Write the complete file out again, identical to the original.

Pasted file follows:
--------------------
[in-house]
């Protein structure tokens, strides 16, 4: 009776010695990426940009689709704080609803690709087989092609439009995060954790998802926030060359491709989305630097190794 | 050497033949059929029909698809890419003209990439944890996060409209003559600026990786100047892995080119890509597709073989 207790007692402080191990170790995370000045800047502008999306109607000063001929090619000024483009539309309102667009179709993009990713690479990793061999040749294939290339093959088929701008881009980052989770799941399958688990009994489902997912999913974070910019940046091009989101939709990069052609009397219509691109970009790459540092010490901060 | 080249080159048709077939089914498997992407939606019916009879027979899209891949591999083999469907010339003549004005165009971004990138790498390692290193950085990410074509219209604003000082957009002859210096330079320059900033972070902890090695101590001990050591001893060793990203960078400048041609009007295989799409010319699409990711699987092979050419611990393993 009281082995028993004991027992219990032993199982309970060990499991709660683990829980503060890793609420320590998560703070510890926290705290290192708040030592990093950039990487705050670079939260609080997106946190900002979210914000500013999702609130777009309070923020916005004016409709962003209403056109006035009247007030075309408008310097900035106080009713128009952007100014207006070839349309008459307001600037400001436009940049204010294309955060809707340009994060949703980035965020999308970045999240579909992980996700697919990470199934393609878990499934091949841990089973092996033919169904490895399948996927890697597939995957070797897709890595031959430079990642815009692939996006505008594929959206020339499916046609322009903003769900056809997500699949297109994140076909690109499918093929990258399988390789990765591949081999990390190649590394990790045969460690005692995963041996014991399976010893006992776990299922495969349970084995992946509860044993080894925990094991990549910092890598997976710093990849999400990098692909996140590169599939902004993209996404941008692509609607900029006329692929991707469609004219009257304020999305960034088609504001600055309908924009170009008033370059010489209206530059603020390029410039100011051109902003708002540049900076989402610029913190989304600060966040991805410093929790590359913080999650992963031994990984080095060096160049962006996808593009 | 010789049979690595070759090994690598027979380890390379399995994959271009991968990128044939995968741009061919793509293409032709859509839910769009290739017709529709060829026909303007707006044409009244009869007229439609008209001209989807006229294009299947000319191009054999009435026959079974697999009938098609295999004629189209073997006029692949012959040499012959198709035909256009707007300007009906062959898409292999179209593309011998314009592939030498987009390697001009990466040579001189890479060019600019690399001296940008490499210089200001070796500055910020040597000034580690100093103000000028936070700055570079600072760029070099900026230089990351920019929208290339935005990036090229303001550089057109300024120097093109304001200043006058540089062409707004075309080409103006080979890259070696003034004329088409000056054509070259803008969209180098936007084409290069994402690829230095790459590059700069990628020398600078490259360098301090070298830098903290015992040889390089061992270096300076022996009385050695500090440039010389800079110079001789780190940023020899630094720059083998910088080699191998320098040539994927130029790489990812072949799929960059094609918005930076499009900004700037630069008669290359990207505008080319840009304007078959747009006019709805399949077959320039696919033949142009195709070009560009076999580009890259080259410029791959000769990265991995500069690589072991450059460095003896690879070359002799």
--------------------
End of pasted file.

[in-house]
């Protein structure tokens, strides 16, 4: 009776010695990426940009689709704080609803690709087989092609439009995060954790998802926030060359491709989305630097190794 | 050497033949059929029909698809890419003209990439944890996060409209003559600026990786100047892995080119890509597709073989 207790007692402080191990170790995370000045800047502008999306109607000063001929090619000024483009539309309102667009179709993009990713690479990793061999040749294939290339093959088929701008881009980052989770799941399958688990009994489902997912999913974070910019940046091009989101939709990069052609009397219509691109970009790459540092010490901060 | 080249080159048709077939089914498997992407939606019916009879027979899209891949591999083999469907010339003549004005165009971004990138790498390692290193950085990410074509219209604003000082957009002859210096330079320059900033972070902890090695101590001990050591001893060793990203960078400048041609009007295989799409010319699409990711699987092979050419611990393993 009281082995028993004991027992219990032993199982309970060990499991709660683990829980503060890793609420320590998560703070510890926290705290290192708040030592990093950039990487705050670079939260609080997106946190900002979210914000500013999702609130777009309070923020916005004016409709962003209403056109006035009247007030075309408008310097900035106080009713128009952007100014207006070839349309008459307001600037400001436009940049204010294309955060809707340009994060949703980035965020999308970045999240579909992980996700697919990470199934393609878990499934091949841990089973092996033919169904490895399948996927890697597939995957070797897709890595031959430079990642815009692939996006505008594929959206020339499916046609322009903003769900056809997500699949297109994140076909690109499918093929990258399988390789990765591949081999990390190649590394990790045969460690005692995963041996014991399976010893006992776990299922495969349970084995992946509860044993080894925990094991990549910092890598997976710093990849999400990098692909996140590169599939902004993209996404941008692509609607900029006329692929991707469609004219009257304020999305960034088609504001600055309908924009170009008033370059010489209206530059603020390029410039100011051109902003708002540049900076989402610029913190989304600060966040991805410093929790590359913080999650992963031994990984080095060096160049962006996808593009 | 010789049979690595070759090994690598027979380890390379399995994959271009991968990128044939995968741009061919793509293409032709859509839910769009290739017709529709060829026909303007707006044409009244009869007229439609008209001209989807006229294009299947000319191009054999009435026959079974697999009938098609295999004629189209073997006029692949012959040499012959198709035909256009707007300007009906062959898409292999179209593309011998314009592939030498987009390697001009990466040579001189890479060019600019690399001296940008490499210089200001070796500055910020040597000034580690100093103000000028936070700055570079600072760029070099900026230089990351920019929208290339935005990036090229303001550089057109300024120097093109304001200043006058540089062409707004075309080409103006080979890259070696003034004329088409000056054509070259803008969209180098936007084409290069994402690829230095790459590059700069990628020398600078490259360098301090070298830098903290015992040889390089061992270096300076022996009385050695500090440039010389800079110079001789780190940023020899630094720059083998910088080699191998320098040539994927130029790489990812072949799929960059094609918005930076499009900004700037630069008669290359990207505008080319840009304007078959747009006019709805399949077959320039696919033949142009195709070009560009076999580009890259080259410029791959000769990265991995500069690589072991450059460095003896690879070359002799």